School of Earth, Energy and Environmental Sciences
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Ph.D. Student in Geophysics
Current Research and Scholarly InterestsThe most destructive tsunamis are generated by earthquakes, posing hazard to coastlines around the world. Open questions about these events are, how are they generated, what parameters will cause the most destructive waves, and how do we interpret existing seafloor data to create tsunami and earthquake early warning? To answer these questions, computer simulations (modeling) have been an effective method to study past events and assess a region's potential hazard. Many modelers use an approximate approach for modeling how earthquakes generate tsunamis, but recent events have shown assumptions in these approaches do not hold in all cases. Since these models do not fully describe the physics, they are less effective in predicting future hazards.
A more rigorous full-physics method has been developed by a previous group member that does not approximate tsunami generation, creating a more realistic model of earth/ocean interactions. This full-physics method has only been developed in 2D; however, a 3D model is needed to allow for comparison to real-world data. In collaboration with the University of Munich, I am currently incorporating the full-physics method into the open-source 3D earthquake software. This software will be the first 3D full-physics model for earthquake tsunamigenesis, providing greater insight into tsunami physics and valuable information for tsunami early warning.
In addition to my thesis work, I have focused on two other projects to study hazards. I have completed my starter project studying frictional effects on earthquake behavior and completed my second project working with the US Geological Survey on improving ground motion prediction equations used in the earthquake early warning systems.
Ph.D. Student in Geophysics
BioAakash Ahamed (BS, with honors, Franklin and Marshall College; MSc, Boston College; PhD Candidate, Stanford University) is a hydrologist developing scientific methods for satellite and airborne remote sensing measurements with applications to water resources, natural hazards, and agricultural systems. As a PhD Candidate in the Department of Geophysics, his current doctoral project focuses on modeling, monitoring, and forecasting key hydrologic components of the Central Valley Aquifer System in California using techniques in data assimilation and machine learning. Aakash previously worked as a support scientist in the Hydrological Sciences Lab at NASA Goddard Space Flight Center, where he constructed satellite-based models of flood and landslide hazards. He has also developed remote sensing analyses and software at Ceres Imaging, a successful precision agriculture start up based in Silicon Valley, and interned as a GIS analyst at the World Wildlife Fund for Nature in Washington, DC.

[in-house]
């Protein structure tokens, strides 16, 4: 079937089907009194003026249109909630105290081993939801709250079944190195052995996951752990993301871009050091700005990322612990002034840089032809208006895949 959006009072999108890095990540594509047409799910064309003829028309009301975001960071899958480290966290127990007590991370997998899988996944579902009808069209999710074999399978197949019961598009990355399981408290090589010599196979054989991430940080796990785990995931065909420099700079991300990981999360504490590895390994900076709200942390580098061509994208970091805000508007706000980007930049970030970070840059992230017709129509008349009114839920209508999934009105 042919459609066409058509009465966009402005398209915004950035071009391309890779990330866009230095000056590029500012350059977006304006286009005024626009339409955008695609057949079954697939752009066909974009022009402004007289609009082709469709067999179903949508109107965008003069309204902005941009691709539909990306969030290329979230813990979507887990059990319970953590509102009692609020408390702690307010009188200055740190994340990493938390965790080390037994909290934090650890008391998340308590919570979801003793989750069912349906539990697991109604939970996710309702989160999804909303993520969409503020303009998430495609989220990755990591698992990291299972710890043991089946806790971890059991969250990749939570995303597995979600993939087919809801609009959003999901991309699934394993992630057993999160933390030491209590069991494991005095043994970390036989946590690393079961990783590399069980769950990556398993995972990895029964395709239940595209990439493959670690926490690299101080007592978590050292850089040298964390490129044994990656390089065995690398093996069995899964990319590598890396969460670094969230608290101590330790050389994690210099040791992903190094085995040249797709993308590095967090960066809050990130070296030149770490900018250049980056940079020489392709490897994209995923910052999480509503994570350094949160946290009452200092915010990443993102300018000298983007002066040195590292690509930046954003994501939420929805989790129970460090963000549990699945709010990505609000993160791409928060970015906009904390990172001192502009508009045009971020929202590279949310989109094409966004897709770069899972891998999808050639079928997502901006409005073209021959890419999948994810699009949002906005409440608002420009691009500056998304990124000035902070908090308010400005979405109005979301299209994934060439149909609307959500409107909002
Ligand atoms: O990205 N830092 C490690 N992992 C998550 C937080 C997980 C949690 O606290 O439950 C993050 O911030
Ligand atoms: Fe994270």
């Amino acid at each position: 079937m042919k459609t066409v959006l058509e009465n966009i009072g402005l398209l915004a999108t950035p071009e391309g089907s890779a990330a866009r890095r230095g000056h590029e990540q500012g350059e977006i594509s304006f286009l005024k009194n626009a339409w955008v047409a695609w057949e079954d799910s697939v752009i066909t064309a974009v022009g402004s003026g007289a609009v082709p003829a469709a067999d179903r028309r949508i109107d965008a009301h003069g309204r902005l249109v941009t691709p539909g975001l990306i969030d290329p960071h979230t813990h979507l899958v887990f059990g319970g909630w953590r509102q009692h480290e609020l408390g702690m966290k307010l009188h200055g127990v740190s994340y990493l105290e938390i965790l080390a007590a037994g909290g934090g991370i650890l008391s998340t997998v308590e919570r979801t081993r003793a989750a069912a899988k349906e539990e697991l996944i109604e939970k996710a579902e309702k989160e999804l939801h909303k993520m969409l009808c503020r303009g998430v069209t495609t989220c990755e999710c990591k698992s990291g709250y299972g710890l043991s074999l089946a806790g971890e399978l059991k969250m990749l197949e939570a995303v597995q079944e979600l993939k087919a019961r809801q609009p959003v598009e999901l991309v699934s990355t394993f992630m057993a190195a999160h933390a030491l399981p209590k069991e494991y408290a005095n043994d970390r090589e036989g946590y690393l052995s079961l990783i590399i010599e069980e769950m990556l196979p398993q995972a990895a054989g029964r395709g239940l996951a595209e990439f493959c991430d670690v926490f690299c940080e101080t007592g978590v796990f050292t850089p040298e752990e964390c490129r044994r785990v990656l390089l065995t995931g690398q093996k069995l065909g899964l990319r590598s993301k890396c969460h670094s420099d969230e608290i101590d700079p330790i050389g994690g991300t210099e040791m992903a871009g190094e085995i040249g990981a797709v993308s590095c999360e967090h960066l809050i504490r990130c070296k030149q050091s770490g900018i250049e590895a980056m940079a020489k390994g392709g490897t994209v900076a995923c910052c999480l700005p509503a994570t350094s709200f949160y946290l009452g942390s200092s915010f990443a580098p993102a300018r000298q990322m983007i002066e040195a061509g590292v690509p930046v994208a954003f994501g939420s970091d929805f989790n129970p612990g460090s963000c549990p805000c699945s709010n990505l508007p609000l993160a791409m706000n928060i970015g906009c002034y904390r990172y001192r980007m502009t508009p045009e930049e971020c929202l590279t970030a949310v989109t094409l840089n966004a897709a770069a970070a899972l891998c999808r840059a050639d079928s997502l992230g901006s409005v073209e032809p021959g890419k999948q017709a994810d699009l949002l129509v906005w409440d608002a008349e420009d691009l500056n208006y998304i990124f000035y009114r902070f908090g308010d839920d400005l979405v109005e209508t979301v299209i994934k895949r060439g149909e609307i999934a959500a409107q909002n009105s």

Postdoctoral Scholar, Geophysics
BioSarfaraz Alam is a Postdoctoral Scholar at Stanford University, where he is modeling nitrate transport in groundwater and surface water to improve approaches to enforcement. His research integrates hydrologic modeling, contaminant transport, remote sensing, and data science to understand how climate and human-induced changes affect water resources and the environment. Sarfaraz earned his Ph.D. in Civil Engineering from UCLA in 2021.
Sarfaraz received an Outstanding Ph.D. student award, Dissertation Year Fellowship, and Graduate Division Fellowship at UCLA. He authored nine peer-reviewed journal articles and presented his research in over ten international conferences.
Wayne Loel Professor of Earth Science
Current Research and Scholarly InterestsEarthquake seismology
Barney and Estelle Morris Professor
Current Research and Scholarly InterestsResearch
My students and I devise new algorithms to improve the imaging of reflection seismic data. Images obtained from seismic data are the main source of information on the structural and stratigraphic complexities in Earth's subsurface. These images are constructed by processing seismic wavefields recorded at the surface of Earth and generated by either active-source experiments (reflection data), or by far-away earthquakes (teleseismic data). The high-resolution and fidelity of 3-D reflection-seismic images enables oil companies to drill with high accuracy for hydrocarbon reservoirs that are buried under two kilometers of water and up to 15 kilometers of sediments and hard rock. To achieve this technological feat, the recorded data must be processed employing advanced mathematical algorithms that harness the power of huge computational resources. To demonstrate the advantages of our new methods, we process 3D field data on our parallel cluster running several hundreds of processors.
I teach a course on seismic imaging for graduate students in geophysics and in the other departments of the School of Earth Sciences. I run a research graduate seminar every quarter of the year. This year I will be teaching a one-day short course in 30 cities around the world as the SEG/EAGE Distinguished Instructor Short Course, the most important educational outreach program of these two societies.
2007 SEG/EAGE Distinguished Instructor Short Course (2007); co-director, Stanford Exploration Project (1998-present); founding member, Editorial Board of SIAM Journal on Imaging Sciences (2007-present); member, SEG Research Committee (1996-present); chairman, SEG/EAGE Summer Research Workshop (2006)